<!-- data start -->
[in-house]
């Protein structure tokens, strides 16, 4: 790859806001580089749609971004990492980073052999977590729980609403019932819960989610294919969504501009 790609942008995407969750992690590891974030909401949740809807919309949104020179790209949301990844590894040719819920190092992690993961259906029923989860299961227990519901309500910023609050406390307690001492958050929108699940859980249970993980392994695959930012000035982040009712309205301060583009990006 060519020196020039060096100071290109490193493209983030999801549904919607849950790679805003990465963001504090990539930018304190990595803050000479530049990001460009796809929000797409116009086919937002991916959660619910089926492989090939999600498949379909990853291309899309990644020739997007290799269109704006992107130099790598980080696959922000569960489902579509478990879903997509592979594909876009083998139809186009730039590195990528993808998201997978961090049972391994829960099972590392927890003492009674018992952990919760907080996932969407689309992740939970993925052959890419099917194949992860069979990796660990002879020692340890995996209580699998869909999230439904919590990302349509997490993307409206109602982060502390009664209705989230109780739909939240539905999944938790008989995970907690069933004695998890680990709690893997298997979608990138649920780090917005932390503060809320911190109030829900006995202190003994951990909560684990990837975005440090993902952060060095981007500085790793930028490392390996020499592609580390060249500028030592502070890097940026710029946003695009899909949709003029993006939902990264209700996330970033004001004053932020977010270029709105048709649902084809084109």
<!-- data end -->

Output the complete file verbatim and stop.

[in-house]
């Protein structure tokens, strides 16, 4: 790859806001580089749609971004990492980073052999977590729980609403019932819960989610294919969504501009 790609942008995407969750992690590891974030909401949740809807919309949104020179790209949301990844590894040719819920190092992690993961259906029923989860299961227990519901309500910023609050406390307690001492958050929108699940859980249970993980392994695959930012000035982040009712309205301060583009990006 060519020196020039060096100071290109490193493209983030999801549904919607849950790679805003990465963001504090990539930018304190990595803050000479530049990001460009796809929000797409116009086919937002991916959660619910089926492989090939999600498949379909990853291309899309990644020739997007290799269109704006992107130099790598980080696959922000569960489902579509478990879903997509592979594909876009083998139809186009730039590195990528993808998201997978961090049972391994829960099972590392927890003492009674018992952990919760907080996932969407689309992740939970993925052959890419099917194949992860069979990796660990002879020692340890995996209580699998869909999230439904919590990302349509997490993307409206109602982060502390009664209705989230109780739909939240539905999944938790008989995970907690069933004695998890680990709690893997298997979608990138649920780090917005932390503060809320911190109030829900006995202190003994951990909560684990990837975005440090993902952060060095981007500085790793930028490392390996020499592609580390060249500028030592502070890097940026710029946003695009899909949709003029993006939902990264209700996330970033004001004053932020977010270029709105048709649902084809084109």